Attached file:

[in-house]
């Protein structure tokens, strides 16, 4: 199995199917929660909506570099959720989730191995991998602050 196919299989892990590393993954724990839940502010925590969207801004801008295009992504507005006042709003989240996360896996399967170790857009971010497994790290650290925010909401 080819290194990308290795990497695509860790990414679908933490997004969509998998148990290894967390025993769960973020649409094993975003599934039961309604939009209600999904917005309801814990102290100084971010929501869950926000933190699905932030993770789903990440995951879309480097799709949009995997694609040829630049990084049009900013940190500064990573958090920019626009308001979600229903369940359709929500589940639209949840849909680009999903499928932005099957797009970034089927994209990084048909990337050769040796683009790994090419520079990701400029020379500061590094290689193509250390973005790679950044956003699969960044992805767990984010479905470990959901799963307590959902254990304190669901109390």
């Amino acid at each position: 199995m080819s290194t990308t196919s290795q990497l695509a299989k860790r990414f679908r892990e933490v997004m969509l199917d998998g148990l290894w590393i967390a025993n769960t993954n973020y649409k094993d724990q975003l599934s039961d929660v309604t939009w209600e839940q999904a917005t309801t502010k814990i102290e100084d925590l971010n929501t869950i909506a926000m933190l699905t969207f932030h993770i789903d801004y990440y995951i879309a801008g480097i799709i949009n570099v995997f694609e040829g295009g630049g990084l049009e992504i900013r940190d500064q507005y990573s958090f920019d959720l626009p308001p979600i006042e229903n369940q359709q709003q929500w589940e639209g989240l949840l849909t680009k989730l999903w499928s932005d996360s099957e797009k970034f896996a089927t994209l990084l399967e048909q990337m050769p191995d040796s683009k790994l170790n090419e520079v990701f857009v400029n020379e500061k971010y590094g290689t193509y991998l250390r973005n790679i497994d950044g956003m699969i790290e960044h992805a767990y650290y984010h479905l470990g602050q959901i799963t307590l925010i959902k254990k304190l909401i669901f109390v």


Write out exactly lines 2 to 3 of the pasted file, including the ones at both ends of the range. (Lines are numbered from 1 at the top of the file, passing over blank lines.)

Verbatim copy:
């Protein structure tokens, strides 16, 4: 199995199917929660909506570099959720989730191995991998602050 196919299989892990590393993954724990839940502010925590969207801004801008295009992504507005006042709003989240996360896996399967170790857009971010497994790290650290925010909401 080819290194990308290795990497695509860790990414679908933490997004969509998998148990290894967390025993769960973020649409094993975003599934039961309604939009209600999904917005309801814990102290100084971010929501869950926000933190699905932030993770789903990440995951879309480097799709949009995997694609040829630049990084049009900013940190500064990573958090920019626009308001979600229903369940359709929500589940639209949840849909680009999903499928932005099957797009970034089927994209990084048909990337050769040796683009790994090419520079990701400029020379500061590094290689193509250390973005790679950044956003699969960044992805767990984010479905470990959901799963307590959902254990304190669901109390």
């Amino acid at each position: 199995m080819s290194t990308t196919s290795q990497l695509a299989k860790r990414f679908r892990e933490v997004m969509l199917d998998g148990l290894w590393i967390a025993n769960t993954n973020y649409k094993d724990q975003l599934s039961d929660v309604t939009w209600e839940q999904a917005t309801t502010k814990i102290e100084d925590l971010n929501t869950i909506a926000m933190l699905t969207f932030h993770i789903d801004y990440y995951i879309a801008g480097i799709i949009n570099v995997f694609e040829g295009g630049g990084l049009e992504i900013r940190d500064q507005y990573s958090f920019d959720l626009p308001p979600i006042e229903n369940q359709q709003q929500w589940e639209g989240l949840l849909t680009k989730l999903w499928s932005d996360s099957e797009k970034f896996a089927t994209l990084l399967e048909q990337m050769p191995d040796s683009k790994l170790n090419e520079v990701f857009v400029n020379e500061k971010y590094g290689t193509y991998l250390r973005n790679i497994d950044g956003m699969i790290e960044h992805a767990y650290y984010h479905l470990g602050q959901i799963t307590l925010i959902k254990k304190l909401i669901f109390v």